So, the sense I can make of the President’s position is that there is a need for us to strengthen our local government structure to make them carry out their requisite constitutional function.
The call for us to engage our community, traditional rulers, religious leaders in that process and that was why in the bill that I proposed on decentralized police structure, there is a provision for zonal advisory council and state advisory council that will comprise the Governors, elected National Assembly members, State Assembly members, religious leaders and community leaders. We need to see the issue of security as a collective engagement of people within the society.
In the South-West, the Amotekun in Oyo, recently raised an alarm of imminent by foreign Fulani herdsmen and two days later there was an attack in Igangan. What step is the Senate taking to nip these crises in the bud?
It is part of the challenge of insecurity. It is unfortunate the statement made by the head of Amotekun in Oyo State, even if you have such intelligence, should not be taken to the press. One would have expected that you will be circumspect with such information.
I want to appeal to all of us, particularly the elite, to be very circumspect in what we say and not to further inflate the tension in the country. Nobody gains from an atmosphere of conflagration, violence and crisis. More importantly, we need community engage to conquer the issue of insecurity.
You are an advocate of state police and some Nigerians are afraid that it could be turned into a political tool by governors. Would there be any mechanism to ensure that state police is not used for political vendetta?
Anywhere in the world, any coercive instrument is liable to be abused and it is actually being abused even in advanced countries. The way you guide against abuse of power is to have independence of the judiciary and to have the rule of law.
No society can function without security. Gone are the days we allow our children to wander on the road, they go and play football, they come back but now for people to even do businesses, the amount of money you spend on security is far above whatever profit you would make.
So, I would say it’s a kind of trying to balance between two challenges, yes there is always the challenge of abuse of office but the greater challenge is that do we continue to have a society where anybody would be able to perpetrate an abuse?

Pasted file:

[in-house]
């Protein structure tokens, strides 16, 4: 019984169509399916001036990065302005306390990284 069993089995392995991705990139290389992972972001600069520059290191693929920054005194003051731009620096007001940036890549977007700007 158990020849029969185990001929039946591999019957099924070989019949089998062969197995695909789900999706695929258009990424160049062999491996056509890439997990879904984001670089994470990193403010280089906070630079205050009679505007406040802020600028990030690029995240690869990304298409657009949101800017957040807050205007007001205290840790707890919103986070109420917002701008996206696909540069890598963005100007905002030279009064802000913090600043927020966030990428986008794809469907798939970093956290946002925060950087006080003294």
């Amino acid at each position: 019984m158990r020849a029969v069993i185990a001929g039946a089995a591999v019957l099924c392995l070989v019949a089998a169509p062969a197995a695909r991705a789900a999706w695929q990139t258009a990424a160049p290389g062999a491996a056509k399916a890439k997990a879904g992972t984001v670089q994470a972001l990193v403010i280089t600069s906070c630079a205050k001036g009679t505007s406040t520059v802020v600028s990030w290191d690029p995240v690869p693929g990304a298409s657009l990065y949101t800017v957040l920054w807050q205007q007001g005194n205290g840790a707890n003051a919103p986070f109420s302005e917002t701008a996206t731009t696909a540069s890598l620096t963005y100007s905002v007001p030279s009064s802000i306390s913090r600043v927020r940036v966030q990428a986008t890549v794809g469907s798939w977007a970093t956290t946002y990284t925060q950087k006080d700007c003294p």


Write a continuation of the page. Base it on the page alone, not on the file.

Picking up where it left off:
Between restructuring and secession, which one do you support?
I am an activist. Every society has right to self-determination but the question is: what secession are we talking about? Are you talking about secession that also has annexation of other people’s territory? Or you are talking of secession within the contest of self-determination of our own people?
I believe that there is an advantage in the size and diversity of Nigeria, particularly for the black people, so I am for the unity of the country. But of course I believe that we must get a system that will lead to proper utilization of diversification in terms of devolution of power and fiscal federalism.
Is it true that there is crisis between you and Ogbeni Rauf Aregbesola?
Rauf Aregbesola is my leader, my mentor and benefactor. In politics, there is no zero-sum game. The Governor of my state today is Alhaji Gboyega Oyetola, we are close and we have good relationship and I will say I am a gladiator that supported his governorship ambition.
Unless you want to say that I am a senator and supporting my governor means that I am fighting the minister, it’s not true.
It’s just like saying that because I am close to Ogbeni Aregbesola means that I am not close to Baba Bisi Akande or I am fighting other leaders. I have said it several times that I am for unity and progress of our party. The success of the Oyetola government is a success for all of us.
Yes, in politics, there will be challenges and tension but the essence of political process is being able to aggregate and resolve those issues and I believe that going into the 2022 governorship election, we’ll go in as a unified party and I have committed myself to relate with every leader and stakeholder and work towards harmonious relationship.